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McDonald’s Workers Take ‘Fight For 15’ To Kansas City Franchises

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Frank Morris
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KCUR 89.3
Terrence Wise with Stand Up KC addresses protesters at McDonald's.

McDonald's workers across the country staged a one-day strike to demand higher pay and a union. After working to raise the minimum wage for eight years, activists say they are starting to see results.

McDonald's USA recently announced plans to raise the average wage in company-owned restaurants to $15 per hour. McDonald’s says this amounts to a 10% pay hike for more than 36,000 workers.

But Terrence Wise with Stand Up KC, a group of food and retail workers advocating for better wages, notes that the company owns only about 5% of McDonald's locations. The rest, like the Main Street store in Kansas City where dozens of picketers converged Wednesday, are franchise restaurants. Wise says corporate should force franchisees to follow suit.

“They have the ability to tell us what uniforms to wear, which straws to use, how to hand the bags out — that's at a franchise or corporate,” says Wise. “So, they also have the ability to lift wages at all these stores as well.”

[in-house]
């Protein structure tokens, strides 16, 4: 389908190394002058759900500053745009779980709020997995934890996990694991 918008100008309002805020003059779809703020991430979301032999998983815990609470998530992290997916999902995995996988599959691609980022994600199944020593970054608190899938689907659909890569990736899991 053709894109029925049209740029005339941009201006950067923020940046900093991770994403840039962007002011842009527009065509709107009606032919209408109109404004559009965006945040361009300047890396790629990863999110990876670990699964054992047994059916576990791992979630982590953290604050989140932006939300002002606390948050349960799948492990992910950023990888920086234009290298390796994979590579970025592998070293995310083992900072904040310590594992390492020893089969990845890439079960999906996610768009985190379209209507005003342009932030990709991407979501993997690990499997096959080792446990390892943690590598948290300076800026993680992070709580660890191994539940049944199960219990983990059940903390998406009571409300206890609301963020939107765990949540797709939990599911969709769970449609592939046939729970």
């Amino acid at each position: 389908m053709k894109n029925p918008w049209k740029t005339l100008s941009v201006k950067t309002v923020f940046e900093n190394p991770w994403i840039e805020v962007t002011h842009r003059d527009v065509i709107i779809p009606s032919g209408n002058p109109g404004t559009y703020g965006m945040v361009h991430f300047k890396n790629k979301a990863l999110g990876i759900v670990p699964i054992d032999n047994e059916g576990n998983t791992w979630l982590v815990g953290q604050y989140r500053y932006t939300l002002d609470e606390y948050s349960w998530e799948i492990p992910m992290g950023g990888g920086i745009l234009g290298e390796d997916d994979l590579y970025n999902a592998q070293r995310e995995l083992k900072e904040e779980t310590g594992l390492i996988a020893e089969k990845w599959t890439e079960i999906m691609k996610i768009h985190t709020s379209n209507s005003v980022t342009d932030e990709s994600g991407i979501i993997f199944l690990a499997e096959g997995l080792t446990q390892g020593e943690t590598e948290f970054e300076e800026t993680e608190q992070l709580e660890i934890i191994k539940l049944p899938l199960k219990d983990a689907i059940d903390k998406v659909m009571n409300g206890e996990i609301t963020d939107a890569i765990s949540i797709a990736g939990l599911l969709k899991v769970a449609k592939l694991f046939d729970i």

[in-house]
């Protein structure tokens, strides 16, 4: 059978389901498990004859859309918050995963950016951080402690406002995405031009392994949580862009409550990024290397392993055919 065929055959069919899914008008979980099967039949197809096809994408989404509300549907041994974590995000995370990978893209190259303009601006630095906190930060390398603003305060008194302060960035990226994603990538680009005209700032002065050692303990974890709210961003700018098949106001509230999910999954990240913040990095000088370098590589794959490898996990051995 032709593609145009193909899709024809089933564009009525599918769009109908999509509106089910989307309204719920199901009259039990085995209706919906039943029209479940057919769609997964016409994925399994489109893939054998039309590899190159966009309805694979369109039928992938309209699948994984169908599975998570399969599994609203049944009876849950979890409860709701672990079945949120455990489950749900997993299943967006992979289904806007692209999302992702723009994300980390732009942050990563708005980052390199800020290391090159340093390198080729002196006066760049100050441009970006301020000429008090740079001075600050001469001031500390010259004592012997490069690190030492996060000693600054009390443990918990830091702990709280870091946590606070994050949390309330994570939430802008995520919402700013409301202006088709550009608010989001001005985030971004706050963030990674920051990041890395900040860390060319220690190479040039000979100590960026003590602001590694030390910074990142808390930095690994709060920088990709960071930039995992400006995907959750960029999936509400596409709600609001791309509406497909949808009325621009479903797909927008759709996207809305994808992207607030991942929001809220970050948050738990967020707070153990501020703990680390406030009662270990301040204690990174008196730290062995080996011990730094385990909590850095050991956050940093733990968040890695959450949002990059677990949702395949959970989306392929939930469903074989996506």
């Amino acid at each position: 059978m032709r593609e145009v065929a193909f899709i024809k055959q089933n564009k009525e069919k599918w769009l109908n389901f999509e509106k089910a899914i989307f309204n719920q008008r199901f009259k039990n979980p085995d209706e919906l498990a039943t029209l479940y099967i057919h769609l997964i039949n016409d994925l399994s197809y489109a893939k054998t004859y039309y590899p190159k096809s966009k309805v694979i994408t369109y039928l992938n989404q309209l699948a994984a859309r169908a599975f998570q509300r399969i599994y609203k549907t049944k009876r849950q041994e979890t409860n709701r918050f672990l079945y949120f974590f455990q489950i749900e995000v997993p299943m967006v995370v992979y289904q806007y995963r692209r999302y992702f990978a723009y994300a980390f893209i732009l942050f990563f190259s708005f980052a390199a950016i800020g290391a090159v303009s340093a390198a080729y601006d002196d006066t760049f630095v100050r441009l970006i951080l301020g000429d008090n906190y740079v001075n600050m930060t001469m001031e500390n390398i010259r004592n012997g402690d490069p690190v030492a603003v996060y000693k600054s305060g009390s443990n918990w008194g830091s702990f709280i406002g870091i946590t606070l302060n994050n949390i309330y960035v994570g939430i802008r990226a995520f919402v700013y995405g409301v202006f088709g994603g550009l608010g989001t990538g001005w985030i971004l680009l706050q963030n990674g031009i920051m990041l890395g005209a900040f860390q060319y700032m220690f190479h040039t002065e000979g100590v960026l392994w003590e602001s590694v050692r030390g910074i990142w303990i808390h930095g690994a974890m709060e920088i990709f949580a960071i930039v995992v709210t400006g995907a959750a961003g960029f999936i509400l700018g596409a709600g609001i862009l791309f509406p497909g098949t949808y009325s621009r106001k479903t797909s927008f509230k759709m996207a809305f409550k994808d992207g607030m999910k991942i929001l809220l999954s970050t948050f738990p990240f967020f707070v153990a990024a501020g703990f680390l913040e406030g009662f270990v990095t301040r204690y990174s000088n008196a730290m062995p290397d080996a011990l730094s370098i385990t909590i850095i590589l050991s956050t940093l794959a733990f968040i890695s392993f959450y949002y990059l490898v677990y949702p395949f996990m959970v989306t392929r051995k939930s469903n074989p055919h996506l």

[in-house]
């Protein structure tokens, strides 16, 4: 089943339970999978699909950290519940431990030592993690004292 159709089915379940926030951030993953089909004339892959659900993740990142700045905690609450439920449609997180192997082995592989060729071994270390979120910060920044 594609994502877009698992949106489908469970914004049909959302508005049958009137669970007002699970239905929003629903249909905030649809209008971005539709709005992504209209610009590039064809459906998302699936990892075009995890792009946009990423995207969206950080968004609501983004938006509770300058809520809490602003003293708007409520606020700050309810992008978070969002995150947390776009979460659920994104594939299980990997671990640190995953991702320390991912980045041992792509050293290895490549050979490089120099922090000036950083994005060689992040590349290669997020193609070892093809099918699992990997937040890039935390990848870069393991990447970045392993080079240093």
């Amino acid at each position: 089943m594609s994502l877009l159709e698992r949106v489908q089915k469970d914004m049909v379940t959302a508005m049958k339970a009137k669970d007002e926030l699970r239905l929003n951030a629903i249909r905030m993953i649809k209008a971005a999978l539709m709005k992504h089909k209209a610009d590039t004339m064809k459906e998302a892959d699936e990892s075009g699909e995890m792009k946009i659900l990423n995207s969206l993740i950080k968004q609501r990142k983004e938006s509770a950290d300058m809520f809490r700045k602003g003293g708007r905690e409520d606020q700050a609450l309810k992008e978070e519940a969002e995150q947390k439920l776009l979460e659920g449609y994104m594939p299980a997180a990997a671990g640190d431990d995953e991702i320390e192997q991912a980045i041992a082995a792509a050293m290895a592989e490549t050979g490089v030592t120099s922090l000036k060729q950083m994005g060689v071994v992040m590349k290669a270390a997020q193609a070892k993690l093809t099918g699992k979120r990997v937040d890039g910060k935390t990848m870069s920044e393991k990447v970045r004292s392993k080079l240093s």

Wise is a national leader in the Fight for $15 movement and will address McDonald’s shareholders in their annual meeting, which will be held virtually on Thursday.

“It’s the responsibility of federal and local government to set minimum wage, and we’re open to dialogue so that any changes meet the needs of thousands of hardworking restaurant employees and the 2,000 McDonald’s independent owner/operators who run small businesses," a statement from McDonald's USA said.

Higher wages aren’t protestors' only demand. Kansas City pastor Donna Simon says food service workers were called heroes during the pandemic for keeping restaurants open while putting themselves at higher risk of contracting COVID. But she says they still don’t receive the benefits many Americans take for granted.

“No paid sick leave. No vacation," says Simon. "There is a cost to being a hero, but so far, there hasn't been much of a benefit."

Simon says a company reporting $4.73 billion in net income for 2020 should be able to afford to make some concessions.

The strike was only a one-day affair, but Wise says such actions do make a difference. When the Fight for $15 started, Wise says he was making $7.50 an hour working at McDonald's. Eight years later, he’s making $15.75 an hour.

But that doesn’t mean his financial worries are over. Wise says he and his family are currently living in a hotel after being evicted from their previous home.

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